In 2014, a bit of a media frenzy surrounded a particular water main break in the Los Angeles neighborhood of Westwood. A 93-yar old water main broke and flooded neighborhoods in the area with an estimated 8-10 million gallons of water and caused particular damage to the UCLA Campus. UCLA had recently completed a $133 million renovation of the Pauley Pavilion, the main on-campus sports arena where the school plays its home basketball games. The broken water main caused significant damage to the Pavilion as well as parking structures and other facilities on the campus. Continue reading
As California slogs through the fourth year of unprecedented drought, all options are on the table to provide new water supplies to the drought-parched state. Last week, I wrote about recycled water and its potentially increased role in the Western United States’ water supply. In the post, however, I cautioned that the high costs associated with this water as compared to surface water supplies during “normal” rainfall years may make the implementation of widespread recycled water programs economically infeasible. Also, I alluded to the fact that the public sometimes has an aversion to recycled water programs due to phrases such as “toilet to tap” to describe the process of turning raw sewage into drinkable water. (Even some popular shows have discussed the theme. The Tonight Show with Jimmy Fallon had Bill Gates on as a guest, and he and Jimmy Fallon drank water from the Janicki Omniprocessor, a machine that can create clean water from sewage in minutes. Gates hopes to send these machines to areas across the globe to cut down on diseases due to inadequate sanitation systems.) Continue reading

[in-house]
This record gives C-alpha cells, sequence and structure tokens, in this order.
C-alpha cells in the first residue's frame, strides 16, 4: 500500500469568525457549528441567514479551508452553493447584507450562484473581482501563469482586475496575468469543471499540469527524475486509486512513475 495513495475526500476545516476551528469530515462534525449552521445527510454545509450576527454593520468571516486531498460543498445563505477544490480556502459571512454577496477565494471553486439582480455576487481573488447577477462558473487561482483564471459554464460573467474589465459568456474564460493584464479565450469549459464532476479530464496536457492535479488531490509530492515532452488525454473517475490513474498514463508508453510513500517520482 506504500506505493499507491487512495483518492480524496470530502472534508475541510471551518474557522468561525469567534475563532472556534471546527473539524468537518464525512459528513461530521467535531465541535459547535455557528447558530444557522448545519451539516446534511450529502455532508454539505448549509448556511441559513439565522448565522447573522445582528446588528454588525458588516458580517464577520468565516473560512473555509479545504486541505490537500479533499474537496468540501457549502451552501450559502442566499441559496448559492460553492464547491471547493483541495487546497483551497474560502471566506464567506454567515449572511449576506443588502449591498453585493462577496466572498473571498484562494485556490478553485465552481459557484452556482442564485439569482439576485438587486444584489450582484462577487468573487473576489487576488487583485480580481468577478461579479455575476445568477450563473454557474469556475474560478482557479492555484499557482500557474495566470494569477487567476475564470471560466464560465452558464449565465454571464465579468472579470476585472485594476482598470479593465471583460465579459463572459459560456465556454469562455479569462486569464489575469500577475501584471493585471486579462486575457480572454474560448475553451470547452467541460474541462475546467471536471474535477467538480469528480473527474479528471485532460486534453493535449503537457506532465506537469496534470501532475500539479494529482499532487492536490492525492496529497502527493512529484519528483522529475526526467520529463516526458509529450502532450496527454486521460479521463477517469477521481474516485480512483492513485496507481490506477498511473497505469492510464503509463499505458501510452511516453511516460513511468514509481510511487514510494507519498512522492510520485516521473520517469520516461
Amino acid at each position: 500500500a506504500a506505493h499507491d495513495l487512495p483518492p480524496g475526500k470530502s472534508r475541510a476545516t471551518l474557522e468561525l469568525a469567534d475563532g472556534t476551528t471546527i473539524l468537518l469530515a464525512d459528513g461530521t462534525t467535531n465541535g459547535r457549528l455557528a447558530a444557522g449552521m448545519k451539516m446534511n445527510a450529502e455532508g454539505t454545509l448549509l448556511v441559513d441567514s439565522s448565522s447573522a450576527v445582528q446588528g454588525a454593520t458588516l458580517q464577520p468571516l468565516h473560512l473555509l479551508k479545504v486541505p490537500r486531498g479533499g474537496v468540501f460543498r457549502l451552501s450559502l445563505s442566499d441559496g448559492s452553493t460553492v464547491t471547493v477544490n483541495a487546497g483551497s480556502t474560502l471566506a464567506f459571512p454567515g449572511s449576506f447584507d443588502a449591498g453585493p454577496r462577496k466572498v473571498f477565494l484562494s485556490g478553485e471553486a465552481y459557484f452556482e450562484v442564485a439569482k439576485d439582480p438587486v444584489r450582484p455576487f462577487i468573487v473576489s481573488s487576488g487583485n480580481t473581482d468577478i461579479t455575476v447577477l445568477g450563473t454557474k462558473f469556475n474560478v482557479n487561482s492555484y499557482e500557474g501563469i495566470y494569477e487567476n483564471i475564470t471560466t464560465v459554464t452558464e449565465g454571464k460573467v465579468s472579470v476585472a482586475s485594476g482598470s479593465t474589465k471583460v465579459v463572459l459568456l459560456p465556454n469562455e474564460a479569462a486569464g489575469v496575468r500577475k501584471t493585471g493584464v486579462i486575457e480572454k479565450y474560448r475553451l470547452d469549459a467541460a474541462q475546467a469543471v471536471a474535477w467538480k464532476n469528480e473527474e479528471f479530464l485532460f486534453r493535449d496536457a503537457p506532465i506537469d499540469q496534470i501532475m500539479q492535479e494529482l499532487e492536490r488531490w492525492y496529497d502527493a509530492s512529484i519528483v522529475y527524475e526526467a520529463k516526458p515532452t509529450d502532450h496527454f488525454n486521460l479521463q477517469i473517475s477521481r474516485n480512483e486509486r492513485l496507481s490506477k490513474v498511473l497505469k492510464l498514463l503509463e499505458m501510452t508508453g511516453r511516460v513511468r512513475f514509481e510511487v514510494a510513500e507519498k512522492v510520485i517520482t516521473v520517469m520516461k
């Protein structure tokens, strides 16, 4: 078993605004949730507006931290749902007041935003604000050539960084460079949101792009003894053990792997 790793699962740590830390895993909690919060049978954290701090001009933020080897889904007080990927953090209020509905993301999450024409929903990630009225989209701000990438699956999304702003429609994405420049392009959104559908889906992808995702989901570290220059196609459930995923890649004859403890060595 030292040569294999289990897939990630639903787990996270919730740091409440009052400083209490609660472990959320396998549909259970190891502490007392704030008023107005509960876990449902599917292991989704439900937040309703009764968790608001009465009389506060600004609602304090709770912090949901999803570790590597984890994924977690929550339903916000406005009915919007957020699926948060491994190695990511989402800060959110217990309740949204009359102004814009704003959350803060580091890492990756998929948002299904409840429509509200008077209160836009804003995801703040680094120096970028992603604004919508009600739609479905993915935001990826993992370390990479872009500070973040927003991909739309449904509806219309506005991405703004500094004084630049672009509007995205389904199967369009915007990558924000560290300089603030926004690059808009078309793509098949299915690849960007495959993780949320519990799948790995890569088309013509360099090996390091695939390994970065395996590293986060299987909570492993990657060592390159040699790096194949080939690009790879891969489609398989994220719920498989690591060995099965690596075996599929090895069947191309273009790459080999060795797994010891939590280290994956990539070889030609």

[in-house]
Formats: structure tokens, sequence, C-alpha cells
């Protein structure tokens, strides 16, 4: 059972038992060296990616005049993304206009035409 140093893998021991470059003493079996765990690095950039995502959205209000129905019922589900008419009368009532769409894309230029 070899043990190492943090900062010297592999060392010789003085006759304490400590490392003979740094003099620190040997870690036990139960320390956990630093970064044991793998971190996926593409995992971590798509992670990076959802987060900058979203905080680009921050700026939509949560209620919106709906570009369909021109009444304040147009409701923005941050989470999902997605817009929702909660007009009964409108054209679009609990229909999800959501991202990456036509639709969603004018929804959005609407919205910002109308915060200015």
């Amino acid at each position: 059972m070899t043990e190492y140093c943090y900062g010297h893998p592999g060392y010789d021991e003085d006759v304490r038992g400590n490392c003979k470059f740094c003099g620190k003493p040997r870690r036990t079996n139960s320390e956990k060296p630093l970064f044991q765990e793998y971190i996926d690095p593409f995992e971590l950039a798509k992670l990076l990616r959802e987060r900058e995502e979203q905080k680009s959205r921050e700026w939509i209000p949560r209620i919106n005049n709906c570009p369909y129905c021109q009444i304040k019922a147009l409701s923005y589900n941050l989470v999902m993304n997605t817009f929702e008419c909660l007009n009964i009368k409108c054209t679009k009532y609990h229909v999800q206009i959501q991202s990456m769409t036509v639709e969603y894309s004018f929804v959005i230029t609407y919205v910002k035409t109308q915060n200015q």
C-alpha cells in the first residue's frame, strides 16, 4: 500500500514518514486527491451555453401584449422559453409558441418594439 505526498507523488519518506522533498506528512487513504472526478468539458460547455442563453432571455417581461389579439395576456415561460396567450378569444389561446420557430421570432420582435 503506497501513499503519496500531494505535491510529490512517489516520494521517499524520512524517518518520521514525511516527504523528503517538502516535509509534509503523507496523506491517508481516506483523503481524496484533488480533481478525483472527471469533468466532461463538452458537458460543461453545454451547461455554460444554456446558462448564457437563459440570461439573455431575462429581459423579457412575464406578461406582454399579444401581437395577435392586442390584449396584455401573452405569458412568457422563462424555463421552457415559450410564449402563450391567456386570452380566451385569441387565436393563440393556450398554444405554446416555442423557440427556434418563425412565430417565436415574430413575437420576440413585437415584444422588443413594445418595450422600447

In today’s news media, California gets much of the attention when it comes to the negative and lingering effects of the drought. While other areas do not get nearly as much media attention, drought is affecting vast swaths of the Western United States. As you can see from the most recent US Drought Monitor map below, large areas of Nevada, Oregon, Arizona, Idaho, Washington and Utah face drought conditions. Currently, 76.07% of the Western United States is experiencing some form of drought. The region has also experienced consistent drought conditions for the last year. Indeed, a year ago, 69.19% of the Western United States also was in a drought. These states have to make due with limited water supplies and a range of new regulations designed to conserve as much water as possible through the drought. Continue reading
After reading the California Debt and Investment Advisory Commission’s study (“CDAIC Study”) on Bay Delta Conservation Plan (“BDCP”) financing considerations and risk, State Water Project (“SWP”) contractors and (especially) Central Valley Project (“CVP”) contractors should take a fresh look at the financial realities of relying on the BDCP. Unlike the study’s discussion of BDCP affordability, which was marred by economic flaws, the study offers a useful discussion of financing and risk that water agency board members should consider as part of their fiduciary duty in making BDCP decisions.